Rathenau looked anxious. “Phrasing it like that may be unwise. We will have to inflict great pain on Russia. Adding humiliation could lead to too much bad blood in the future.”

“More than a million dead men?” Wilhelm asked. “They have made their bed, let them lie in it.”

Rathenau nodded, resigned. He would not get through, and maybe the emperor was right, after all. The German people needed to see that they had won. Having the Russian delegation come to Baden, quartered in the same rooms where Poland’s independence had been negotiated, was just the beginning.

“Are we agreed, then?” Wilhelm asked. Nods all around the table signalled assent.

“That leaves us with the next question: Vilna.” The emperor gestured to Professor Brückner, who unrolled a map. “We will give it to the Lithuanians. That means compensating the Poles. How far east will their border go in that case?”

Brückner pointed to shaded areas on the map. “We can expect them to be able to hold on to areas with Polish populations as low as 10%. Especially if the transferred people can be resettled there, or a significant number of secondary nationalities live there.”

“So we could give them Minsk and Bobruisk?” Wilhelm asked.

“In theory, yes.” Brückner agreed. “However, a border on the Beresina would be poorly defensible. And much of the land it encloses is swampy and of little value.”

Ratzel nodded. “If Poland has any sense, she won’t take the Pripyet swamps. They make an excellent glacis, but a poor bastion.”

Wilhelm shrugged. “I guess we can leave that choice to their delegation at the conference, then.” He smiled contentedly. That had been easier than he had thought. His eye didn’t even tingle, and the job already done. “Gentlemen, I believe we are finished.”

Rathenau was the first to rise. “I need not remind you, gentlemen,” he said in his most officious tone, “that anything discussed at this table must be kept in complete confidence. Now if you will excuse me, your Majesty.” He caught Wilhelm’s eye for the briefest of moments. “I have telegrams I must send.”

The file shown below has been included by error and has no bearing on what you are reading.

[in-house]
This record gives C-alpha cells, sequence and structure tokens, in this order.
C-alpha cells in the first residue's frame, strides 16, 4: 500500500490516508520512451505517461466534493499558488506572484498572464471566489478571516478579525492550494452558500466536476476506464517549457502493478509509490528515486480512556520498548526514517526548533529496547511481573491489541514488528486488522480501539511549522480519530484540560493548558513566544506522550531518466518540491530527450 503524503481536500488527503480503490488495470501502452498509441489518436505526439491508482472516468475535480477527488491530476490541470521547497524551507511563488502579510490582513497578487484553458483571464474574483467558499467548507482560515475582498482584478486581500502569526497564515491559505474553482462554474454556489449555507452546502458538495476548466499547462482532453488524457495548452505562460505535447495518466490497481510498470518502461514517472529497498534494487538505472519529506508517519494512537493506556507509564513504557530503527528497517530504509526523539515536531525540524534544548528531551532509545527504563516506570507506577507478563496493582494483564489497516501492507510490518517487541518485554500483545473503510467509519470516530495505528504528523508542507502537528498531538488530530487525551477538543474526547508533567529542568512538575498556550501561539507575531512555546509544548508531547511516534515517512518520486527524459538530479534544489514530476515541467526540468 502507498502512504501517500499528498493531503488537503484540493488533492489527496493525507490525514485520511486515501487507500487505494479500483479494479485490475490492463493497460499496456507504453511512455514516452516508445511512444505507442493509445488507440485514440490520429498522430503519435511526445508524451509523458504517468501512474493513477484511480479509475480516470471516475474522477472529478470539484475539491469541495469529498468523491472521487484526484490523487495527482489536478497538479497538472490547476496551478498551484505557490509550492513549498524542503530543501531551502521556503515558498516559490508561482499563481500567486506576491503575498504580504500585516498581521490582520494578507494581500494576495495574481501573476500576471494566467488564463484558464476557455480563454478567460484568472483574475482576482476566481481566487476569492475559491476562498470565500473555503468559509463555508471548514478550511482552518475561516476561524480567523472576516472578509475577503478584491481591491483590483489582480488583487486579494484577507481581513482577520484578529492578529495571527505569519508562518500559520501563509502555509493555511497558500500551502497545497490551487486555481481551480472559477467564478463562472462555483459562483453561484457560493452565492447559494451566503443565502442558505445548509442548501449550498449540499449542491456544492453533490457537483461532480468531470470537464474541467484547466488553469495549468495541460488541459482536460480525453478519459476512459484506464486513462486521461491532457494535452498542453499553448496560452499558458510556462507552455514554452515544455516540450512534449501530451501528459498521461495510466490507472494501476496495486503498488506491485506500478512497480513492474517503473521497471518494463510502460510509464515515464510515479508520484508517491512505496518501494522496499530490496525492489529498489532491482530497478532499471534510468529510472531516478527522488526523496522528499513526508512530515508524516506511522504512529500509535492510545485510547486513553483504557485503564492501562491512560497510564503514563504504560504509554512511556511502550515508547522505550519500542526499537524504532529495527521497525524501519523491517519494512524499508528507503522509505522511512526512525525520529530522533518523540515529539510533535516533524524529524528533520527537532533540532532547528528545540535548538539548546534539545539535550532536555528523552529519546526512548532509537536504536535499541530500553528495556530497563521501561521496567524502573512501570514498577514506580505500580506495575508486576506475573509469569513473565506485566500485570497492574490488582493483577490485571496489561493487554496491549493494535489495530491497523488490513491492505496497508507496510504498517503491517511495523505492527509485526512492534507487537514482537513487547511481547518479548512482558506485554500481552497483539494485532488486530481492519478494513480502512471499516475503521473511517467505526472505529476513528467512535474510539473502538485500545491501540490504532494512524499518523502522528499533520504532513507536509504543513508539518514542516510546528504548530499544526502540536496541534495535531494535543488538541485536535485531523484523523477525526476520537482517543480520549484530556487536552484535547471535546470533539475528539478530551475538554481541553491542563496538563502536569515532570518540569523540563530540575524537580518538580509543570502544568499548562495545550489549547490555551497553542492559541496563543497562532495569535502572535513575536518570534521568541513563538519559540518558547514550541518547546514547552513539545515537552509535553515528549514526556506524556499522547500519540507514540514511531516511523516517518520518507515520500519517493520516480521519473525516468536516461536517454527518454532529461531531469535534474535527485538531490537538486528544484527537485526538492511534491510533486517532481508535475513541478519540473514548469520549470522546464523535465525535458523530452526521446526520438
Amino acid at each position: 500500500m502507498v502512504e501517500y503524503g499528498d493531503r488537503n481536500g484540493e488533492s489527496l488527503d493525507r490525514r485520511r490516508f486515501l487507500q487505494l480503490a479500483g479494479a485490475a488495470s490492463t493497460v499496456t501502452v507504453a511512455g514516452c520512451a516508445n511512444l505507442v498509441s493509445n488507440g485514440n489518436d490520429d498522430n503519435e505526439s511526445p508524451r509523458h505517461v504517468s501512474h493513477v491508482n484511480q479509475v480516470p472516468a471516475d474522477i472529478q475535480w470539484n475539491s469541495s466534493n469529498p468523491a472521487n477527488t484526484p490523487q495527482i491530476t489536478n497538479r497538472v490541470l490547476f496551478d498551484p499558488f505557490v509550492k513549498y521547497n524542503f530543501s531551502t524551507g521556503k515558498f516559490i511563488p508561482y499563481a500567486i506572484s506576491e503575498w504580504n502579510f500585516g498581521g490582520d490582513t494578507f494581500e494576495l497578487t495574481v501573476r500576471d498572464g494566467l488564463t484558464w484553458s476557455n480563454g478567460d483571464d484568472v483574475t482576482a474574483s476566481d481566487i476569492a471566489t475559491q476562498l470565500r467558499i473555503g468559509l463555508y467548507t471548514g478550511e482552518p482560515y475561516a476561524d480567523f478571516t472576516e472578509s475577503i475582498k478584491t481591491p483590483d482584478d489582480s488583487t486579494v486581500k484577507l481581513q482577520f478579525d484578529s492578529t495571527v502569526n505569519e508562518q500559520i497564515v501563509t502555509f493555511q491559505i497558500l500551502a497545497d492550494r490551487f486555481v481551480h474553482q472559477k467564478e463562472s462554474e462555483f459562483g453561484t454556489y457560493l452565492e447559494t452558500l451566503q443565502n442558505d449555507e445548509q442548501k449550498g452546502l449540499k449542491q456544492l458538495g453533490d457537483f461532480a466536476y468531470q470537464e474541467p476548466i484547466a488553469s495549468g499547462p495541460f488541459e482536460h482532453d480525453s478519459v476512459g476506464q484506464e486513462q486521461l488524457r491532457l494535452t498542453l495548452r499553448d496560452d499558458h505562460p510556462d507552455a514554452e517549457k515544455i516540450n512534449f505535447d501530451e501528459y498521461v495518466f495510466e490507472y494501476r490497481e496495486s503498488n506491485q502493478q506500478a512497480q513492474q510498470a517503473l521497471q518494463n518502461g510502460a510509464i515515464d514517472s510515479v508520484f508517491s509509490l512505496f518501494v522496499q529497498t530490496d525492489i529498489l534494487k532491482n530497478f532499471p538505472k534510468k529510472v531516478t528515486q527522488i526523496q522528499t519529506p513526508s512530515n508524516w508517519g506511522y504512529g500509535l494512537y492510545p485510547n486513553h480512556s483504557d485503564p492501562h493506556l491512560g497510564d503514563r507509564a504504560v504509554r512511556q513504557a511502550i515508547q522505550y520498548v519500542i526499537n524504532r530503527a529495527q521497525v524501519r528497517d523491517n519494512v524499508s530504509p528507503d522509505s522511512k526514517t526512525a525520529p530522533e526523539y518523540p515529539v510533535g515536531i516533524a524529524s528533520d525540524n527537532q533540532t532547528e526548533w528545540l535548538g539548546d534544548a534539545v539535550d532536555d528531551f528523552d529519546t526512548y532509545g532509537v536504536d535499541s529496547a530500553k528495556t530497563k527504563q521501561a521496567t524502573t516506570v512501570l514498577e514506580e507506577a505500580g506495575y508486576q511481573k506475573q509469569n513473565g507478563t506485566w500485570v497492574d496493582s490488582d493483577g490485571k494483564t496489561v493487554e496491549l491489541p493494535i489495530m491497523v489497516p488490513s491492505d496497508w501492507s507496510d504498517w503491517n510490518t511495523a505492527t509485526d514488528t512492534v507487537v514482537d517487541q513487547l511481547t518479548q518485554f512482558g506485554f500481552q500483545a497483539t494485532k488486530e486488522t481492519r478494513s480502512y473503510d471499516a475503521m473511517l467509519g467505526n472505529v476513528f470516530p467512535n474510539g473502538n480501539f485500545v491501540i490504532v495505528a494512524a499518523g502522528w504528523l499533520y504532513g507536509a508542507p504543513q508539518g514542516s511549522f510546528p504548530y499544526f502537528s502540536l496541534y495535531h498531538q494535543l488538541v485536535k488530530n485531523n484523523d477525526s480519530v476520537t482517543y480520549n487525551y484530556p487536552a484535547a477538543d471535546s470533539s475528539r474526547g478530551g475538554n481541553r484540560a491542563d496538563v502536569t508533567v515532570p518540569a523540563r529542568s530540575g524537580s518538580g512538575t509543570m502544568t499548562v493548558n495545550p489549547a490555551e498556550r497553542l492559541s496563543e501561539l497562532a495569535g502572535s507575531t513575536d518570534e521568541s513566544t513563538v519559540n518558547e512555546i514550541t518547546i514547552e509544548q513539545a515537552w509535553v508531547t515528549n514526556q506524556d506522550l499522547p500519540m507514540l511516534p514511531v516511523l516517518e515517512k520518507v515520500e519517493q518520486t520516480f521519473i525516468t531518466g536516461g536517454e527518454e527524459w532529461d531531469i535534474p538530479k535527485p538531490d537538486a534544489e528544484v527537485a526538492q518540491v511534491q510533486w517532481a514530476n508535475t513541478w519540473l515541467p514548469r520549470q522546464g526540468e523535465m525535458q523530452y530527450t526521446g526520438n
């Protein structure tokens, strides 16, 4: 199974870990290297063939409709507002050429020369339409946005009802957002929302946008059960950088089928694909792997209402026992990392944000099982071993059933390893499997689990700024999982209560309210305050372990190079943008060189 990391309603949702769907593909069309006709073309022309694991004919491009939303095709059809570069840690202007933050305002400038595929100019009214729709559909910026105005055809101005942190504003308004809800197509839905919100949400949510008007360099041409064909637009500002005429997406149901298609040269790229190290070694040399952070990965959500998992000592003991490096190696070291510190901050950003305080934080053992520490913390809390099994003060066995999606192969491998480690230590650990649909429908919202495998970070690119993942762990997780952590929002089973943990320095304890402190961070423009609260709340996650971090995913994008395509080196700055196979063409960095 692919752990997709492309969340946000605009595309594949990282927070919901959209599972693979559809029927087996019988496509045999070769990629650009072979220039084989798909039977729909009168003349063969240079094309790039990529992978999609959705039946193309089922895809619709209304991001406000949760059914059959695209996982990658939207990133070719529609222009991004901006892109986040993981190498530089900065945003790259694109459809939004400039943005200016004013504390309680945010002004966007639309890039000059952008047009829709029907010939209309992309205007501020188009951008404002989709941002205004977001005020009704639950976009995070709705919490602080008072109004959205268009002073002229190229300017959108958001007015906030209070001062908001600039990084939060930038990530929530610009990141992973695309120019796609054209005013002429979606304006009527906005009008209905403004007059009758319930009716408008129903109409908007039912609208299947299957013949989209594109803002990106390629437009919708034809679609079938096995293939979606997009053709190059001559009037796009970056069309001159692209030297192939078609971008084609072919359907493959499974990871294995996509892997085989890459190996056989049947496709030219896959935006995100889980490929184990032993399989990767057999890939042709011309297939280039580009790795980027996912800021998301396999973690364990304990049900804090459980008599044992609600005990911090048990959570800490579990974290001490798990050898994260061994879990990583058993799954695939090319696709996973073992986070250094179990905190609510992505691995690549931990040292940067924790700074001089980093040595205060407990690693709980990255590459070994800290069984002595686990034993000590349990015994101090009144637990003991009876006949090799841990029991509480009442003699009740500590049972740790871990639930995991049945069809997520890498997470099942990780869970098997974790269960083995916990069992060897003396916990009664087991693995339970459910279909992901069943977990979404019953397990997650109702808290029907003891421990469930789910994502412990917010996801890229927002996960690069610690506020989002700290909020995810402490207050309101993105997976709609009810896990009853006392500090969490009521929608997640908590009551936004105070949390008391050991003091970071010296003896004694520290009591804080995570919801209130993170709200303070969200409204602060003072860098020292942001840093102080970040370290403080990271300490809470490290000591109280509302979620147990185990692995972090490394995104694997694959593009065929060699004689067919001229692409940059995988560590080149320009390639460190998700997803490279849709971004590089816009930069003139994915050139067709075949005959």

The emperor grinned.

24 May 1908, Paris

“Your Highness, you should not go.”

Count Witte’s pleading had taken on an almost desperate quality. Grand Prince Sergei Romanov grunted noncommittally and picked up another one of the reports that littered the table of his hotel suite.

“I should tuck in my tail and scarper, you mean?” he finally said.

Witte barely flinched. That man had grown a spine over the last months! Sergei approved of that kind of thing.

“The dignity of the Empire is at stake, Your Highness.”, the count explained. “As a diplomat, humiliation is part of my profession. For a prince of the imperial house to suffer thus would entail much greater loss of face.”

The grand prince shrugged, “The negotiations in Baden…”

“Your Highness.”

Sergei looked up. Witte had actually interrupted him! “Yes, Count Witte?”

“There will be no negotiations.” Count Witte held the prince’s gaze, visibly shaken. “The Germans know the state of our forces. They are calling us to Baden to sign our surrender in the same building that they created their sham kingdom of Poland. Nothing is subject to negotiation. You cannot be seen under such circumstances.”

The prince flipped through the narrow typescript pages the Army Office had prepared: Guns and munitions surrendered, roll calls unanswered, units dissolving through absenteeism, fortresses occupied by German troops in surety against a surreptitious offensive they had no way of carrying out had they wanted to. The Germans had to know, at least in broad outline, the state of their forces. A display of sheer strength of character from a member of the imperial family might overawe them, but would it be worth risking? He recalled the open stares of French hotel staff, the flinty glare of the well-dressed bourgeois his carriage passed by in the street. Russia’s standing in the world had suffered greatly – perhaps more than he could imagine. Slowly, he laid down the report on the polished inlay of the table.

“Very well, Count Witte.” He finally conceded. “I will take the issue under advisement.”

Witte nodded obediently, accepting the decision handed down by his lord. He had won.

“Will Your Highness wish to remain in Paris for the duration of the Baden Conference to be in easy reach of couriers?” he asked officiously.

“No.” Sergei shook his head almost violently, looking down at his now almost useless, swollen legs. “I will take up residence on the Riviera. You may telegraph any questions in code, I am sure. It does not appear our wishes will signify much at this point.”

Heligoland, 25 May 1908